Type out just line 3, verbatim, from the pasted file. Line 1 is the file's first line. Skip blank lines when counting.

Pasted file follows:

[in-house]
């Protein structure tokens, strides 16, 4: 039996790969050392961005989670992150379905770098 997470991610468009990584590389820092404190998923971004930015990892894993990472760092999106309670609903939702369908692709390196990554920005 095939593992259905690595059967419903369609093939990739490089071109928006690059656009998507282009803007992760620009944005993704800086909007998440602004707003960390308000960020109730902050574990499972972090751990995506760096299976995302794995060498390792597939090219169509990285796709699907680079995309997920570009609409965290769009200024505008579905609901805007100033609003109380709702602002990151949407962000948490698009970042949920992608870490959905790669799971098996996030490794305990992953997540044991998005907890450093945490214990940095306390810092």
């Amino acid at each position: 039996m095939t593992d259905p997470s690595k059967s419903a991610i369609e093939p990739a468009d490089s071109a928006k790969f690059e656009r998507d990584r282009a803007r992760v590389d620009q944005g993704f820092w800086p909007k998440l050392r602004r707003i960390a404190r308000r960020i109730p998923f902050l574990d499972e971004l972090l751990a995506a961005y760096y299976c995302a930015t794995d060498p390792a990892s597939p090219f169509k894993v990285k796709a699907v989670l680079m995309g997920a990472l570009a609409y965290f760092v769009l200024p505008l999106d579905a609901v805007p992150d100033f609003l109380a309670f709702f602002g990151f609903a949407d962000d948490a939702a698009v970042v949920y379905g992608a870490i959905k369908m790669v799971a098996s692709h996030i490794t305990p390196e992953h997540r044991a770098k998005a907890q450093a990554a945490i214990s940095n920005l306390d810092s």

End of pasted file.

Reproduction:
């Amino acid at each position: 039996m095939t593992d259905p997470s690595k059967s419903a991610i369609e093939p990739a468009d490089s071109a928006k790969f690059e656009r998507d990584r282009a803007r992760v590389d620009q944005g993704f820092w800086p909007k998440l050392r602004r707003i960390a404190r308000r960020i109730p998923f902050l574990d499972e971004l972090l751990a995506a961005y760096y299976c995302a930015t794995d060498p390792a990892s597939p090219f169509k894993v990285k796709a699907v989670l680079m995309g997920a990472l570009a609409y965290f760092v769009l200024p505008l999106d579905a609901v805007p992150d100033f609003l109380a309670f709702f602002g990151f609903a949407d962000d948490a939702a698009v970042v949920y379905g992608a870490i959905k369908m790669v799971a098996s692709h996030i490794t305990p390196e992953h997540r044991a770098k998005a907890q450093a990554a945490i214990s940095n920005l306390d810092s």